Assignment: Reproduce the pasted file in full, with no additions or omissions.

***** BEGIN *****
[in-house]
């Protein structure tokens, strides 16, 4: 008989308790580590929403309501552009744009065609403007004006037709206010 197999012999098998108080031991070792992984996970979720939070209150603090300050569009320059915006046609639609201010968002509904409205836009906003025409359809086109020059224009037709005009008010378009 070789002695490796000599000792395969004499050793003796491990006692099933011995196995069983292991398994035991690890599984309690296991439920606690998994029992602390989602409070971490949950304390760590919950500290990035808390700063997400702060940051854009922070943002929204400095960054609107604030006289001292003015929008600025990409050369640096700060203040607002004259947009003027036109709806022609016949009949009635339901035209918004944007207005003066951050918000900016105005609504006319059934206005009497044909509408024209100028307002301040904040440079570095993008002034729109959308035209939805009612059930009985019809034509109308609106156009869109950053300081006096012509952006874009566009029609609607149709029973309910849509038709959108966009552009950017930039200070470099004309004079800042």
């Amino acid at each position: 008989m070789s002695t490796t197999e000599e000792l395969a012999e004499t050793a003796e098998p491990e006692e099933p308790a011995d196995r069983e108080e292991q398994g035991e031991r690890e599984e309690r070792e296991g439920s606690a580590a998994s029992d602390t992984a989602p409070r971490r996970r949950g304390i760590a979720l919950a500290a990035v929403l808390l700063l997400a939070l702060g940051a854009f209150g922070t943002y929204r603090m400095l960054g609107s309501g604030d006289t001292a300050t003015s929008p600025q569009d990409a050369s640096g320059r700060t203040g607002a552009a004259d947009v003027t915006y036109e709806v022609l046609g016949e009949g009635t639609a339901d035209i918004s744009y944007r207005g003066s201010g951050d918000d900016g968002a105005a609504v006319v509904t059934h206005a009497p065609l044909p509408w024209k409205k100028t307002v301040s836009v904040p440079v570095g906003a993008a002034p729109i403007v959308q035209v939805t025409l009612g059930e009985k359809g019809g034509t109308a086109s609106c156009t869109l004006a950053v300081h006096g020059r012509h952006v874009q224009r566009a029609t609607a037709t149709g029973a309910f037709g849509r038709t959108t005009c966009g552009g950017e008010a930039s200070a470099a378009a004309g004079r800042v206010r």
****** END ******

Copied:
[in-house]
């Protein structure tokens, strides 16, 4: 008989308790580590929403309501552009744009065609403007004006037709206010 197999012999098998108080031991070792992984996970979720939070209150603090300050569009320059915006046609639609201010968002509904409205836009906003025409359809086109020059224009037709005009008010378009 070789002695490796000599000792395969004499050793003796491990006692099933011995196995069983292991398994035991690890599984309690296991439920606690998994029992602390989602409070971490949950304390760590919950500290990035808390700063997400702060940051854009922070943002929204400095960054609107604030006289001292003015929008600025990409050369640096700060203040607002004259947009003027036109709806022609016949009949009635339901035209918004944007207005003066951050918000900016105005609504006319059934206005009497044909509408024209100028307002301040904040440079570095993008002034729109959308035209939805009612059930009985019809034509109308609106156009869109950053300081006096012509952006874009566009029609609607149709029973309910849509038709959108966009552009950017930039200070470099004309004079800042």
């Amino acid at each position: 008989m070789s002695t490796t197999e000599e000792l395969a012999e004499t050793a003796e098998p491990e006692e099933p308790a011995d196995r069983e108080e292991q398994g035991e031991r690890e599984e309690r070792e296991g439920s606690a580590a998994s029992d602390t992984a989602p409070r971490r996970r949950g304390i760590a979720l919950a500290a990035v929403l808390l700063l997400a939070l702060g940051a854009f209150g922070t943002y929204r603090m400095l960054g609107s309501g604030d006289t001292a300050t003015s929008p600025q569009d990409a050369s640096g320059r700060t203040g607002a552009a004259d947009v003027t915006y036109e709806v022609l046609g016949e009949g009635t639609a339901d035209i918004s744009y944007r207005g003066s201010g951050d918000d900016g968002a105005a609504v006319v509904t059934h206005a009497p065609l044909p509408w024209k409205k100028t307002v301040s836009v904040p440079v570095g906003a993008a002034p729109i403007v959308q035209v939805t025409l009612g059930e009985k359809g019809g034509t109308a086109s609106c156009t869109l004006a950053v300081h006096g020059r012509h952006v874009q224009r566009a029609t609607a037709t149709g029973a309910f037709g849509r038709t959108t005009c966009g552009g950017e008010a930039s200070a470099a378009a004309g004079r800042v206010r």